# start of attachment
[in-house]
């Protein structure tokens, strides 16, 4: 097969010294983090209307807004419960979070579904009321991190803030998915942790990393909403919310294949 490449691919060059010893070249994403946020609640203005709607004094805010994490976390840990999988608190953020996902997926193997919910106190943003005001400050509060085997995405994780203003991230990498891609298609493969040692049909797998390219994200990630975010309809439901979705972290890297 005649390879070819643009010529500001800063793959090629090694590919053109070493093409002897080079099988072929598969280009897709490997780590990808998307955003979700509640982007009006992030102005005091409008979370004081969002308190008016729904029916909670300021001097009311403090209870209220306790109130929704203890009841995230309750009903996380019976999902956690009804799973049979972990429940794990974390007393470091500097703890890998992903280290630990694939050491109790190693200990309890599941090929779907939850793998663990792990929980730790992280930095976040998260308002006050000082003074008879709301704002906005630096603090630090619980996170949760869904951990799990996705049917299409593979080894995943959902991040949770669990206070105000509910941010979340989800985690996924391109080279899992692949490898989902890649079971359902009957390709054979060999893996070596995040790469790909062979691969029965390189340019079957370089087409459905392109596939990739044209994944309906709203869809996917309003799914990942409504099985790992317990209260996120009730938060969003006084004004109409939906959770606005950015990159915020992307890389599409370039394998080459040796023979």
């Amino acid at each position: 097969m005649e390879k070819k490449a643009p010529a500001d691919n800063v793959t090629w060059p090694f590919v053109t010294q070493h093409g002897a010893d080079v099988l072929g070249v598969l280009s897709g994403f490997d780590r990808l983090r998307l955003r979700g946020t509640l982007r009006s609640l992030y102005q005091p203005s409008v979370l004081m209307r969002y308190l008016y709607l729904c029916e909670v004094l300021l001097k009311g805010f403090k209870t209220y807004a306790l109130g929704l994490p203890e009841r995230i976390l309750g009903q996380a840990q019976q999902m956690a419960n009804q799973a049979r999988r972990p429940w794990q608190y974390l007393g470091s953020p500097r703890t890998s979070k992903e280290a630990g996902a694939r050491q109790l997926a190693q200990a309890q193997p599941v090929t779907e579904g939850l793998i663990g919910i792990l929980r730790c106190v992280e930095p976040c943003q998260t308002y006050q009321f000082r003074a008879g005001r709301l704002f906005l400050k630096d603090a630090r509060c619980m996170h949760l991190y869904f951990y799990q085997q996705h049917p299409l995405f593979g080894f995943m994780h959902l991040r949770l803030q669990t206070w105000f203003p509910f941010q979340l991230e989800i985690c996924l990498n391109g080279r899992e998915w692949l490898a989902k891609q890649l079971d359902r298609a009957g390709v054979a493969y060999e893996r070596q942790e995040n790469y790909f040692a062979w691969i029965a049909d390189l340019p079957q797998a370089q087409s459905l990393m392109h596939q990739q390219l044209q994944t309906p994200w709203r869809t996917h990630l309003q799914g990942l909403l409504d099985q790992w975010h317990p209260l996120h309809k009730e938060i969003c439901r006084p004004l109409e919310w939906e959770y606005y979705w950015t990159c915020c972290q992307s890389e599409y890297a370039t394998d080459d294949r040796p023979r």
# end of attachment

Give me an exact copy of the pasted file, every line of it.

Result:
[in-house]
């Protein structure tokens, strides 16, 4: 097969010294983090209307807004419960979070579904009321991190803030998915942790990393909403919310294949 490449691919060059010893070249994403946020609640203005709607004094805010994490976390840990999988608190953020996902997926193997919910106190943003005001400050509060085997995405994780203003991230990498891609298609493969040692049909797998390219994200990630975010309809439901979705972290890297 005649390879070819643009010529500001800063793959090629090694590919053109070493093409002897080079099988072929598969280009897709490997780590990808998307955003979700509640982007009006992030102005005091409008979370004081969002308190008016729904029916909670300021001097009311403090209870209220306790109130929704203890009841995230309750009903996380019976999902956690009804799973049979972990429940794990974390007393470091500097703890890998992903280290630990694939050491109790190693200990309890599941090929779907939850793998663990792990929980730790992280930095976040998260308002006050000082003074008879709301704002906005630096603090630090619980996170949760869904951990799990996705049917299409593979080894995943959902991040949770669990206070105000509910941010979340989800985690996924391109080279899992692949490898989902890649079971359902009957390709054979060999893996070596995040790469790909062979691969029965390189340019079957370089087409459905392109596939990739044209994944309906709203869809996917309003799914990942409504099985790992317990209260996120009730938060969003006084004004109409939906959770606005950015990159915020992307890389599409370039394998080459040796023979």
């Amino acid at each position: 097969m005649e390879k070819k490449a643009p010529a500001d691919n800063v793959t090629w060059p090694f590919v053109t010294q070493h093409g002897a010893d080079v099988l072929g070249v598969l280009s897709g994403f490997d780590r990808l983090r998307l955003r979700g946020t509640l982007r009006s609640l992030y102005q005091p203005s409008v979370l004081m209307r969002y308190l008016y709607l729904c029916e909670v004094l300021l001097k009311g805010f403090k209870t209220y807004a306790l109130g929704l994490p203890e009841r995230i976390l309750g009903q996380a840990q019976q999902m956690a419960n009804q799973a049979r999988r972990p429940w794990q608190y974390l007393g470091s953020p500097r703890t890998s979070k992903e280290a630990g996902a694939r050491q109790l997926a190693q200990a309890q193997p599941v090929t779907e579904g939850l793998i663990g919910i792990l929980r730790c106190v992280e930095p976040c943003q998260t308002y006050q009321f000082r003074a008879g005001r709301l704002f906005l400050k630096d603090a630090r509060c619980m996170h949760l991190y869904f951990y799990q085997q996705h049917p299409l995405f593979g080894f995943m994780h959902l991040r949770l803030q669990t206070w105000f203003p509910f941010q979340l991230e989800i985690c996924l990498n391109g080279r899992e998915w692949l490898a989902k891609q890649l079971d359902r298609a009957g390709v054979a493969y060999e893996r070596q942790e995040n790469y790909f040692a062979w691969i029965a049909d390189l340019p079957q797998a370089q087409s459905l990393m392109h596939q990739q390219l044209q994944t309906p994200w709203r869809t996917h990630l309003q799914g990942l909403l409504d099985q790992w975010h317990p209260l996120h309809k009730e938060i969003c439901r006084p004004l109409e919310w939906e959770y606005y979705w950015t990159c915020c972290q992307s890389e599409y890297a370039t394998d080459d294949r040796p023979r």